Kirby Day is the Director of Shore Operations for Princess Cruises in the Pacific Northwest and Alaska. In his current position, Mr. Day oversees shore excursion management and development as well as port and security operations for the Alaska Region, which includes Vancouver, Seattle, and Victoria. Before joining Princess Cruises in 1991, Mr. Day worked as Port Manager for Cruiseline Agencies of Alaska from 1987-1991; for American Hawaii Cruises in Tahiti as the Director of Land and Port Operations from 1985-1987; and for World Explorer Cruises as the Shore Excursion Manager, Cruise Director, and Operations Manager from 1980-1984.
Sharon Gaiptman currently spends her days producing and hosting Capital Chat on KINY radio and as a contractor or volunteer for various businesses and organizations. She is on the boards of Perseverance Theatre and the Rotary Club of Juneau. In the past Sharon has worked with the Division of Tourism to help develop the state's trade and international marketing program and served as its marketing manager, as well as being the first marketing manager for the Alaska Marine Highway. Over the years she has been active in local, regional and national tourism activities, including the JCVB, ATIA, the National Tour Association, the American Bus Association, the Travel Industry of America (now US Travel Association), the National Park Service and National Scenic Byways.

Forest Products: Wade Zammit and Bill Thomason

Wade Zammit has been the President and CEO of Sealaska Timber Corporation for the last five years. Based in Ketchikan, Wade oversees the planning, operations, sales and marketing of timber production from Sealaska's fee land within it's timber subsidiary STC. Prior to taking this role, Wade spent over 20 years in the timber industry throughout North America in operations, sales and marketing, and executive management roles. His assignment in STC has been to reduce the harvest level and associated costs of the company, to creatively extend the life of timber in order to provide for conveyance of the remaining Sealaska land entitlements, and to explore new business opportunities leveraging STC's core competencies. Wade has a BSc in Forestry from the University of Alberta in Canada and sits on the executive of the Alaska Forest Association.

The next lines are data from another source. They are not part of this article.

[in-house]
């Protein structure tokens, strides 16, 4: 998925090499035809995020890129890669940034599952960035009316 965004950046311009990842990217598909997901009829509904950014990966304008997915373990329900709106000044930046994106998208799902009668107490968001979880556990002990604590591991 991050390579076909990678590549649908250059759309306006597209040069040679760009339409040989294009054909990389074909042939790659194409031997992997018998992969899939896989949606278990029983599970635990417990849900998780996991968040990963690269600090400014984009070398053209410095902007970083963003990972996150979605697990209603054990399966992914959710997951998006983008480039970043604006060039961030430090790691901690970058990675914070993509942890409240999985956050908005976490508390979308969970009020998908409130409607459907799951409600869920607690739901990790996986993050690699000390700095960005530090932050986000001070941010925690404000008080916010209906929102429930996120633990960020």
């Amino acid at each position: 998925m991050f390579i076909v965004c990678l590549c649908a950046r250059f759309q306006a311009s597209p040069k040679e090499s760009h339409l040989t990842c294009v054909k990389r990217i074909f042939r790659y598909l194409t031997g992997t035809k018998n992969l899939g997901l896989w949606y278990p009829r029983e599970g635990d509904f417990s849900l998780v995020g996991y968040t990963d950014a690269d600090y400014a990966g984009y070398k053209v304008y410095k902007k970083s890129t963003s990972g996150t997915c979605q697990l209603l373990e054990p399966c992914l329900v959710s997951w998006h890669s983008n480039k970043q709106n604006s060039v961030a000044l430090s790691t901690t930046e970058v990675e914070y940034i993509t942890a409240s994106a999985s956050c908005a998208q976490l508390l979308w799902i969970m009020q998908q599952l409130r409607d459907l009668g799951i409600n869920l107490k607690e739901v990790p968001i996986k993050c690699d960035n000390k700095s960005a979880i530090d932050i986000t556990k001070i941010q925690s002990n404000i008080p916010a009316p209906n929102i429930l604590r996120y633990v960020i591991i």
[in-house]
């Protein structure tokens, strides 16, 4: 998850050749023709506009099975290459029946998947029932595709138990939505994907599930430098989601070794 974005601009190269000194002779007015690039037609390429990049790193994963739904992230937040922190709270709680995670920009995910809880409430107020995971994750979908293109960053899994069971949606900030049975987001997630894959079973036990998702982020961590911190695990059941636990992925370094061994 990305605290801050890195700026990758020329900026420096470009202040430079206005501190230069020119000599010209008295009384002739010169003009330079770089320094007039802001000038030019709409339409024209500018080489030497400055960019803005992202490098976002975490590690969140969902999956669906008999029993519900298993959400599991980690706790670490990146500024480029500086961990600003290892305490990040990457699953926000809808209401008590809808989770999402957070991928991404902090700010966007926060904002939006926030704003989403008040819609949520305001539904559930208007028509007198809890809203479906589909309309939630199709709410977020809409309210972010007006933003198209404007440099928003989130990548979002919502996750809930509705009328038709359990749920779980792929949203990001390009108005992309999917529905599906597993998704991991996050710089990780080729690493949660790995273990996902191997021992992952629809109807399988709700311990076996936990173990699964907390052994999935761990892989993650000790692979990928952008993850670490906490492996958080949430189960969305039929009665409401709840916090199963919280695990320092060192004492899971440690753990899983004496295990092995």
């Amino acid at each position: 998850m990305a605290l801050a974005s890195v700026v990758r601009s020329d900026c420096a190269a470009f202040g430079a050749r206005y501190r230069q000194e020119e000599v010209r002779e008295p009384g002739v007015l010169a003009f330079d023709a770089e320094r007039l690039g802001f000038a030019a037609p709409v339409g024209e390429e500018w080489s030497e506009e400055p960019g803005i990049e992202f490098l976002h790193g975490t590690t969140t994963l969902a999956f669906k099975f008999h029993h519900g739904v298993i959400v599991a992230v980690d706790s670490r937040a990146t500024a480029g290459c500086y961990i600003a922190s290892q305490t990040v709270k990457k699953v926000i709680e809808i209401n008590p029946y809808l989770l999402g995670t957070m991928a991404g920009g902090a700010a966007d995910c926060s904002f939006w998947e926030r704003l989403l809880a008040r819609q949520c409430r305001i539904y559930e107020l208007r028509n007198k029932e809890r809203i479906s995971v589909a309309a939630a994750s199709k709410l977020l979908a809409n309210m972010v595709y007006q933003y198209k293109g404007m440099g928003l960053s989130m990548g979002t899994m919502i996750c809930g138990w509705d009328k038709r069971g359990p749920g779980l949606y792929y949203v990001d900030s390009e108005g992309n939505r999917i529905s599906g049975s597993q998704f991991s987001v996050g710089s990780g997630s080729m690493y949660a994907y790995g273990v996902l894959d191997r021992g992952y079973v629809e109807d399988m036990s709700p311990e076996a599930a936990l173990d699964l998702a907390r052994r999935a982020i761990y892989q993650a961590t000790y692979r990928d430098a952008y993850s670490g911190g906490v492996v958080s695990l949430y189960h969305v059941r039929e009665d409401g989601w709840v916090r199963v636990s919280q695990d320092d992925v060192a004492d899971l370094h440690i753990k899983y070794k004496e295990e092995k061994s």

Bill Thomason is an out-of-retirement small mill owner and operator who lives in Thorne Bay, AK, where he works as a contractor building post-and-beam and log structures. Before moving to Alaska in 2001, Bill accumulated over 25 years of business experience in a variety of industries, including oil and gas, manufacturing, aviation, real estate and construction. His interest in and familiarity with wood products began over 30 years ago and led to several years as a contractor building custom homes and as an operator of a small wood boat restoration and repair business. He and his wife, Carolyn, completed the first Stewardship Contract, The Winter Harbor Wildlife Thinning, on Prince of Wales Island. His formal education includes a BA in Economics from Colorado College, a JD from Texas Tech University and an LLM in Taxation from New York University.